Students are able to participate in a wide range of musical groups, established by former Directors of Music, John Broughton[16], and Bruce May[17], including two orchestras, five concert bands, three stage bands, eight string ensembles, five choirs, and an array of other instrumental ensembles, including three percussion ensembles. John Callaghan was the driving force behind establishing most of the bands[17]. Student-led ensembles feature in concerts every year. Furthermore, each year the BGS Music Department performs an event known as the Grammar Community in Concert, typically at the Queensland Conservatorium of Music. This event brings together members from across the BGS Community, including the BGS Community Choir, incorporating parents, teachers, and friends. The school also has a thriving Drama program, largely established by former Drama Master, Brian Cannon[18], presenting a range of plays and musicals. In addition, opportunities in debating and public speaking are offered, with the school participating in Queensland Debating Union and Greater Public Schools annual competitions. Additionally, Brisbane Grammar School has recently revamped its participation in enterprise education groups. With the newly reformed Economics and Enterprise Club, students are gaining exciting experiences through external competitions such as YAA, Ecoman and ABW. An array of other special-interest groups exist, including those which focus on Chess, Astronomy, Aviation, Christianity, Environmental aid, and Community Service.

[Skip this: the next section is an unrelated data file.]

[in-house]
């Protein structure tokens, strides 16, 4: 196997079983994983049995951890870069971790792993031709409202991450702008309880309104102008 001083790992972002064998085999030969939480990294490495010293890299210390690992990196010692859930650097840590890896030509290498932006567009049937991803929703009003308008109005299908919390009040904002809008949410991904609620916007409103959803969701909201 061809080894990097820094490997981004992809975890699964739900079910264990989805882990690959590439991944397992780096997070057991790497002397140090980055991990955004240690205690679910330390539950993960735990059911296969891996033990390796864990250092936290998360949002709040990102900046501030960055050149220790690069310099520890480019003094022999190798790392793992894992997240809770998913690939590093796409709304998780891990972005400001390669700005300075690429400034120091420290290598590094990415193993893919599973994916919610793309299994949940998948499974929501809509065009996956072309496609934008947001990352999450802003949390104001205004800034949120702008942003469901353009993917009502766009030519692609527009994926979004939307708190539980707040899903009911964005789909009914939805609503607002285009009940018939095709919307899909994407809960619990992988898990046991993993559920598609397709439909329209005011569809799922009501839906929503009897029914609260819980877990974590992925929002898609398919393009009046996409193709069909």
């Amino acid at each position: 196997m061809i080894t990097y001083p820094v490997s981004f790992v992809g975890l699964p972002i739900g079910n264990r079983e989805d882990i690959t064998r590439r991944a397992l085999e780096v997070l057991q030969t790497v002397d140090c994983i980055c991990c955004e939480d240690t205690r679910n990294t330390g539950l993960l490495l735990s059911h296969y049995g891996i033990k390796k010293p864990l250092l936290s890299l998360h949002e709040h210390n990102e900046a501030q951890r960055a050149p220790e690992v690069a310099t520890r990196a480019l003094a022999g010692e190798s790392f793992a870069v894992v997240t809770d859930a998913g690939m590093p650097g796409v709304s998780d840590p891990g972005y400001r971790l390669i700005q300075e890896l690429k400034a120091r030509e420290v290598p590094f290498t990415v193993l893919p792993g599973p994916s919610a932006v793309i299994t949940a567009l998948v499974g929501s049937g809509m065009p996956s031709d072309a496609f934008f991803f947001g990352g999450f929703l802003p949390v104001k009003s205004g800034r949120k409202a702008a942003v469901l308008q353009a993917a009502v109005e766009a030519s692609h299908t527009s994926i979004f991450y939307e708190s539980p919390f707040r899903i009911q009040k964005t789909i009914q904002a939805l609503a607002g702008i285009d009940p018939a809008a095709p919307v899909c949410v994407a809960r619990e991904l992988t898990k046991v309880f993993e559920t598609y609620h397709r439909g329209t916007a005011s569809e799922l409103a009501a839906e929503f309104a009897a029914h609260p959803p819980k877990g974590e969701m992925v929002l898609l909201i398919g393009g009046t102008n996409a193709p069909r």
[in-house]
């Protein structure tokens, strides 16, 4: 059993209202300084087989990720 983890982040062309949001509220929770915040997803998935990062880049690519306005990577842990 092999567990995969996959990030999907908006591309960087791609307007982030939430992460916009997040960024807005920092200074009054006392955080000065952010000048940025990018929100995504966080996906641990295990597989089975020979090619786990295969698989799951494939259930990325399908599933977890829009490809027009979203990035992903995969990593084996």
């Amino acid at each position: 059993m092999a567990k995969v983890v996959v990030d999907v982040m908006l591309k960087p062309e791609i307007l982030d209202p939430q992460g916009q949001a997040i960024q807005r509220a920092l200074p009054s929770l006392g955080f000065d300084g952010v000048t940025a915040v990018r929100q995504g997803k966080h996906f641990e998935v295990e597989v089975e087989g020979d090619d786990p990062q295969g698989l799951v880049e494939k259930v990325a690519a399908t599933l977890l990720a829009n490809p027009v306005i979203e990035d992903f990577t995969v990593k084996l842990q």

The school offers a range of mainstream sporting activities, including cross country, track and field, rugby, football (Soccer), basketball, tennis, cricket, gymnastics, swimming, rowing, sailing, chess and volleyball within the GPS association of schools, as well as many others such as water polo, fencing, Australian rules football and tae kwon-do.